- Publish Date
- Thursday, 6 February 2020, 11:13AM
From Lydia to Lola — Julia Deans has transformed from pop star to operatic "seductress".
The singer-songwriter, who fronted Fur Patrol on their ride to the top of the charts, is completing rehearsals for a key role in Festival Opera's performance of Cavalleria Rusticana and I Pagliacci in Napier later this month.
"It's definitely been a steep learning curve, it's a really different approach to singing," she says.
"It's all in the language and the energy. For someone who doesn't speak Italian at all it's quite challenging.
"These are things professionally trained people have spent decades perfecting. It's a matter of taking what I do know and applying these extra skills."
Cavalleria Rusticana and I Pagliacci, often called simply Cav and Pag, are two one-act operas usually performed back-to-back. Deans is Lola, a "seductress" whose lover is teasing her into retaliation.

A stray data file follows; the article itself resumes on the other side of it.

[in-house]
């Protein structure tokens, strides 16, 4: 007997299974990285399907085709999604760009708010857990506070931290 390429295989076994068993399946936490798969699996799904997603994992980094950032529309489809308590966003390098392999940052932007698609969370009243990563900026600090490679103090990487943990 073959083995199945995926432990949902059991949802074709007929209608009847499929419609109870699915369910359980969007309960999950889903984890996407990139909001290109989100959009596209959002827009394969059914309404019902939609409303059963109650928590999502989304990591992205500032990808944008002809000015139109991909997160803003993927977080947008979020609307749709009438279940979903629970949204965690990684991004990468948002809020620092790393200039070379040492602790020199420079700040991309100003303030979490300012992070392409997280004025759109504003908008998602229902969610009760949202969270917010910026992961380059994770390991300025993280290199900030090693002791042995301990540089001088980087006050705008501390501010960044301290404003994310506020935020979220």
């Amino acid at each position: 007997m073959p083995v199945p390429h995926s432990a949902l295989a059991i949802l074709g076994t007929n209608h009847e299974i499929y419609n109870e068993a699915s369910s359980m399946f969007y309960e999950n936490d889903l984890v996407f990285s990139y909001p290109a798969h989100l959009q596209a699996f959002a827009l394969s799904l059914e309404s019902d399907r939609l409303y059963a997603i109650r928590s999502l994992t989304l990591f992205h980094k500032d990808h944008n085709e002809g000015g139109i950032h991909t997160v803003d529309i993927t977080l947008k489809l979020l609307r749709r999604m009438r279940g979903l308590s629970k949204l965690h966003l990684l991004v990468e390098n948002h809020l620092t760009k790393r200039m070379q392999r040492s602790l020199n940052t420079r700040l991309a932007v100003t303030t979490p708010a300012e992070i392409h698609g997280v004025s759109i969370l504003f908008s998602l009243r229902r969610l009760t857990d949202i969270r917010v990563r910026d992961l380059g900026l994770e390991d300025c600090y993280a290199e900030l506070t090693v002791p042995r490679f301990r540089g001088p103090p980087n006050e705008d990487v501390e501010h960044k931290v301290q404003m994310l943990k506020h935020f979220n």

"My character is an integral character, but the singing role is quite small, so I've had a bit of downtime which is both a blessing and a curse," she said. "You can lose a bit of focus, but things will really ramp up as we get closer to performing."
Fur Patrol burst onto the Wellington scene in 1996, releasing an EP two years later. But it wasn't till 2000 that they really made their name with debut album Pet.
Single Lydia hit number one, with the band taking home a few awards from the 2001 NZ Music Awards. Deans has since released solo albums, including We Light Fire in 2018.
Lydia was voted one of the top 20 New Zealand songs of all time in 2001 by the Australasian Performing Right Association (APRA).
She's excited about performing alongside Kiwi opera stars Kieran Rayner and Anna Pierard, as well as American soprano Toni-Marie Palmertree and Argentine-Australian baritone José Carbó.
"Every time you learn something new, you expand your palate. I have a whole new appreciation for opera singers and the discipline they have. I'd absolutely do it again."
The show runs from Feb 18 to 24 at Napier's Municipal Theatre, coinciding with the city's annual Art Deco Festival.
This article was first published on nzherald.co.nz and is republished here with permission